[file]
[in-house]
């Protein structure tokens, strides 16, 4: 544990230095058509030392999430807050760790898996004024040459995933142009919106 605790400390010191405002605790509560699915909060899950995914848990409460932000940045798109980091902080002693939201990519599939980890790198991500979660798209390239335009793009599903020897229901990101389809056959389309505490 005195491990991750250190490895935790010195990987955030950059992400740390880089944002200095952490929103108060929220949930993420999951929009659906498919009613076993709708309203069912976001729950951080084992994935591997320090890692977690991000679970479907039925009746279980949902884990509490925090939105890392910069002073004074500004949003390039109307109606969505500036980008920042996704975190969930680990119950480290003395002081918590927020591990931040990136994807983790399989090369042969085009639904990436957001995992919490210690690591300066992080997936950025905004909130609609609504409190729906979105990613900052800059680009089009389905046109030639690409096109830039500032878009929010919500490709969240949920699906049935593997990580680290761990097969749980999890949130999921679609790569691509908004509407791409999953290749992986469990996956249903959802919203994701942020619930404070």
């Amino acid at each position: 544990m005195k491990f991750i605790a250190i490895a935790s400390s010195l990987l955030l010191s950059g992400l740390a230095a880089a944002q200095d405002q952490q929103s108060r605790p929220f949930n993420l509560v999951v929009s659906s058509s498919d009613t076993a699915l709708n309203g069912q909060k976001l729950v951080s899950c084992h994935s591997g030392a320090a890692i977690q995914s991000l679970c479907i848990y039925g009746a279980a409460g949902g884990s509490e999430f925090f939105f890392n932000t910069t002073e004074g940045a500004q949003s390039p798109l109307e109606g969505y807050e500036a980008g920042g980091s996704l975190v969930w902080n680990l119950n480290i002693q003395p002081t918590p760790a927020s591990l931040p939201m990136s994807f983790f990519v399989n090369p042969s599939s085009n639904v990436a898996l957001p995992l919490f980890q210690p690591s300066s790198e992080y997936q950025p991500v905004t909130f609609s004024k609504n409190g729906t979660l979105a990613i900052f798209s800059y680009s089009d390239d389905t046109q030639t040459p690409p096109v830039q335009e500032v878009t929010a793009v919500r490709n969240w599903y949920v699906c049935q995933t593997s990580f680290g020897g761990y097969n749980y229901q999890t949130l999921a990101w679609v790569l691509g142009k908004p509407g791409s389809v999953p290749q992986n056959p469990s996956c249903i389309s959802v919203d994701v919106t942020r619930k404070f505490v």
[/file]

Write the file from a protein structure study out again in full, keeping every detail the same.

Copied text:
[in-house]
């Protein structure tokens, strides 16, 4: 544990230095058509030392999430807050760790898996004024040459995933142009919106 605790400390010191405002605790509560699915909060899950995914848990409460932000940045798109980091902080002693939201990519599939980890790198991500979660798209390239335009793009599903020897229901990101389809056959389309505490 005195491990991750250190490895935790010195990987955030950059992400740390880089944002200095952490929103108060929220949930993420999951929009659906498919009613076993709708309203069912976001729950951080084992994935591997320090890692977690991000679970479907039925009746279980949902884990509490925090939105890392910069002073004074500004949003390039109307109606969505500036980008920042996704975190969930680990119950480290003395002081918590927020591990931040990136994807983790399989090369042969085009639904990436957001995992919490210690690591300066992080997936950025905004909130609609609504409190729906979105990613900052800059680009089009389905046109030639690409096109830039500032878009929010919500490709969240949920699906049935593997990580680290761990097969749980999890949130999921679609790569691509908004509407791409999953290749992986469990996956249903959802919203994701942020619930404070």
């Amino acid at each position: 544990m005195k491990f991750i605790a250190i490895a935790s400390s010195l990987l955030l010191s950059g992400l740390a230095a880089a944002q200095d405002q952490q929103s108060r605790p929220f949930n993420l509560v999951v929009s659906s058509s498919d009613t076993a699915l709708n309203g069912q909060k976001l729950v951080s899950c084992h994935s591997g030392a320090a890692i977690q995914s991000l679970c479907i848990y039925g009746a279980a409460g949902g884990s509490e999430f925090f939105f890392n932000t910069t002073e004074g940045a500004q949003s390039p798109l109307e109606g969505y807050e500036a980008g920042g980091s996704l975190v969930w902080n680990l119950n480290i002693q003395p002081t918590p760790a927020s591990l931040p939201m990136s994807f983790f990519v399989n090369p042969s599939s085009n639904v990436a898996l957001p995992l919490f980890q210690p690591s300066s790198e992080y997936q950025p991500v905004t909130f609609s004024k609504n409190g729906t979660l979105a990613i900052f798209s800059y680009s089009d390239d389905t046109q030639t040459p690409p096109v830039q335009e500032v878009t929010a793009v919500r490709n969240w599903y949920v699906c049935q995933t593997s990580f680290g020897g761990y097969n749980y229901q999890t949130l999921a990101w679609v790569l691509g142009k908004p509407g791409s389809v999953p290749q992986n056959p469990s996956c249903i389309s959802v919203d994701v919106t942020r619930k404070f505490v």